Quite a market has developed for high end mechanical gaming keyboards. Gamers, both professional and otherwise, have begun to migrate towards the tactile feedback each individual keystroke or double tap provides. With this growing market, the usual names have thrown their hats into the ring with offerings that both impress and amaze. Today I take a look at Thermaltake’s top of the pyramid offering, the Meka G-Unit Illumination Edition and see if this monster of a keyboard can tangle with its competitors.

If you are on the market for a new keyboard there is a good chance given the market trends that you might be considering a mechanical keyboard. Back with membrane keyboards all you really needed to consider was the keyboards features, software, and to some branding. Now, even once you have decided to go with a mechanical keyboard you have to consider what kind of switch type you want and of course most people don’t really know what the colors mean. This is one of the questions I’m asked all of the time, because of that I figured I would talk a little about it here. I hope it helps you on your decision.

When Razer first introduced the Naga a lot of people made jokes and references to its phone like number pad on the side. Then soon after, not only did I see a lot of people sporting them, but a lot of the manufactures introduced their versions of the MMO mouse. Suddenly it was only partially crazy to have a full phone number pad under your thumb. Recently Razer introduced their new Naga 2014, the second major redesign of the Naga although I would consider the 2012 edition to be less of a “major” redesign. I’m really excited to see what they have learned from the last model and changed for this model. I have been using it for a little while now and I can finally tell everyone about my experience.

It wasn’t all that long ago that we took a look at the Razer Orbweaver, their mechanical gaming keypad. I was a little surprised when the latest product from Razer was actually another gaming keypad, the Razer Tartarus. The Tartarus is a non-mechanical gaming keypad that is sold along with the Orbweaver. That means it actually is replacing the Nostromo for Razer’s membrane gaming keypad. I’m excited to see what has changed, the Orbweaver made a few big improvements, I’m curious if any of those made it into the Tartarus.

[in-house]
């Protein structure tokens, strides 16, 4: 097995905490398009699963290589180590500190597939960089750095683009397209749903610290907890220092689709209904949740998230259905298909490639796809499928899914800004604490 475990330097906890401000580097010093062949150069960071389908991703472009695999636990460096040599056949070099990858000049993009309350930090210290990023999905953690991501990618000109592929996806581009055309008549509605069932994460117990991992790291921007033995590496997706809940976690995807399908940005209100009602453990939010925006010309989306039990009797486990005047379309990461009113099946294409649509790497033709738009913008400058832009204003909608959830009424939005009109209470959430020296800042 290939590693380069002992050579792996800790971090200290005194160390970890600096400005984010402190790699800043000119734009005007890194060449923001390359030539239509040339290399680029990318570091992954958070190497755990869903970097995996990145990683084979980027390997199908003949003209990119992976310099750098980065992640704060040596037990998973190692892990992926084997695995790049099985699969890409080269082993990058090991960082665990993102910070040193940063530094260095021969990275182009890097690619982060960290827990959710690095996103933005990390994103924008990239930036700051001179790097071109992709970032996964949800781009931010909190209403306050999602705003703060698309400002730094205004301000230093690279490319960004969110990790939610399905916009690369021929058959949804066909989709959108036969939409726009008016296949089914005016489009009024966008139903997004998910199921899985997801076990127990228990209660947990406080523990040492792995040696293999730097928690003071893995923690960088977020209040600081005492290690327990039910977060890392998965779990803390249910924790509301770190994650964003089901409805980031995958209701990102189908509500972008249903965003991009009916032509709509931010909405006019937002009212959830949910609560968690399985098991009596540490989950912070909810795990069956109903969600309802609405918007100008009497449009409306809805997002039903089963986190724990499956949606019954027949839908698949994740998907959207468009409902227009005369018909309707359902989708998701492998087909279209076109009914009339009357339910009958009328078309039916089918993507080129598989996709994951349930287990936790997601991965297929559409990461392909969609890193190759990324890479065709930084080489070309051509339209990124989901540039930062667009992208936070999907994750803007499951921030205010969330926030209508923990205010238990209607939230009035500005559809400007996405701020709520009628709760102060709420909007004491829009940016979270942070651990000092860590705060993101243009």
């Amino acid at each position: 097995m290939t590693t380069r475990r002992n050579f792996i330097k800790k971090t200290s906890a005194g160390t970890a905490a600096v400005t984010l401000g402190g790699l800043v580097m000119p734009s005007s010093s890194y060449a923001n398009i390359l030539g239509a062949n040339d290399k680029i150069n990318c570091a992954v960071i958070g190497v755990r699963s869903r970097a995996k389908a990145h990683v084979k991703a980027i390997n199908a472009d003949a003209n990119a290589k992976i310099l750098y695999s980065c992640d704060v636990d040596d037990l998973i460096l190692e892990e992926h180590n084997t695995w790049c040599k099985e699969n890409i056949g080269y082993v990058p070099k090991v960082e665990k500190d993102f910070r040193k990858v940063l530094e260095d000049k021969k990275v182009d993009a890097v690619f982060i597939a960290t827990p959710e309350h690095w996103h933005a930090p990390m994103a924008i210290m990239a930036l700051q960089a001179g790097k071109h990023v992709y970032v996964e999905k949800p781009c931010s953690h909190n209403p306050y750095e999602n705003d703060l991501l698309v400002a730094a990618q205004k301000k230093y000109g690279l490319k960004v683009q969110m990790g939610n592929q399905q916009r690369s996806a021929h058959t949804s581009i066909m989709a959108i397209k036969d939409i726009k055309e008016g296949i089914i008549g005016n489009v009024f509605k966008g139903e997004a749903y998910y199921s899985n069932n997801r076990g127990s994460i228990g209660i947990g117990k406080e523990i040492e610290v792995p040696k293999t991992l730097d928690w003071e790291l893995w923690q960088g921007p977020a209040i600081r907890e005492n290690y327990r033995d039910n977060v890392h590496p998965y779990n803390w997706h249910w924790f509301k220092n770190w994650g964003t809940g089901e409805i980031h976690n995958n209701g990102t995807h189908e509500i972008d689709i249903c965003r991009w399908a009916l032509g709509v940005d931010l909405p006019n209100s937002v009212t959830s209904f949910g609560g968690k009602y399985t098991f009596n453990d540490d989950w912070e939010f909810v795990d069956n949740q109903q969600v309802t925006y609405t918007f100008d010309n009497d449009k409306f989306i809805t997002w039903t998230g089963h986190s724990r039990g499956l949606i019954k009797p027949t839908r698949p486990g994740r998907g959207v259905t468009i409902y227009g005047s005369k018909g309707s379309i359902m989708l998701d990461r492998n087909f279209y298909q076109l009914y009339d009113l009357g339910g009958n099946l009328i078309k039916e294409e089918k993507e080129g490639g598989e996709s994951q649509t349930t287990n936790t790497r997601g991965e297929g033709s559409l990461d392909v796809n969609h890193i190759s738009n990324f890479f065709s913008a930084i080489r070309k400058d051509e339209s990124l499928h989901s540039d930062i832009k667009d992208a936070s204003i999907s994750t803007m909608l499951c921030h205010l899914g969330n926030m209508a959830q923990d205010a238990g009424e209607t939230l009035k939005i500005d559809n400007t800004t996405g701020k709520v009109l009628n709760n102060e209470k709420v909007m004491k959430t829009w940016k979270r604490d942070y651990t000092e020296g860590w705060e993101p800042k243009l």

Between sensor, grip style, and overall design the CM Storm gaming mouse line is made up of a nice variety of options. Until now, Cooler Master has only offered one product with the Avago 9800 sensor, boasting 8200 DPI support, the Sentinel II. The Havoc, which we’ll be taking a look at today, is “designed for precision gaming”, so it seems natural to be equipped with a sensor that provides such a diverse range.

Cooler Master has done a good job with their mechanical keyboard lineup to make sure they provide options for both gamers and mechanical keyboard enthusiasts. That means they have keyboards that focus on backlighting and macro keys as well as more simple designs that the enthusiasts tend to enjoy. At CES this January I caught a glimpse at a full sized keyboard that reminded me of the simplicity of the Quickfire Rapid. This was the Quickfire XT and today I will finally be taking a look at it. Let’s see what its all about.

Over the past few years I could count on one hand all of the wireless gaming mice that have been introduced, it’s just something that you rarely see. That is because a lot of gamers will push back citing wireless lag and battery life issues. Those issues can be an issue, but there are still a lot of people who end up gaming with their everyday wireless mice because of the lack of gaming options. That is where the Logitech G700s comes in; this is Logitech’s only wireless gaming mouse. With that in mind I was excited to see how the G700s compared to both the G500s and the other wireless mice that we have tested in the past.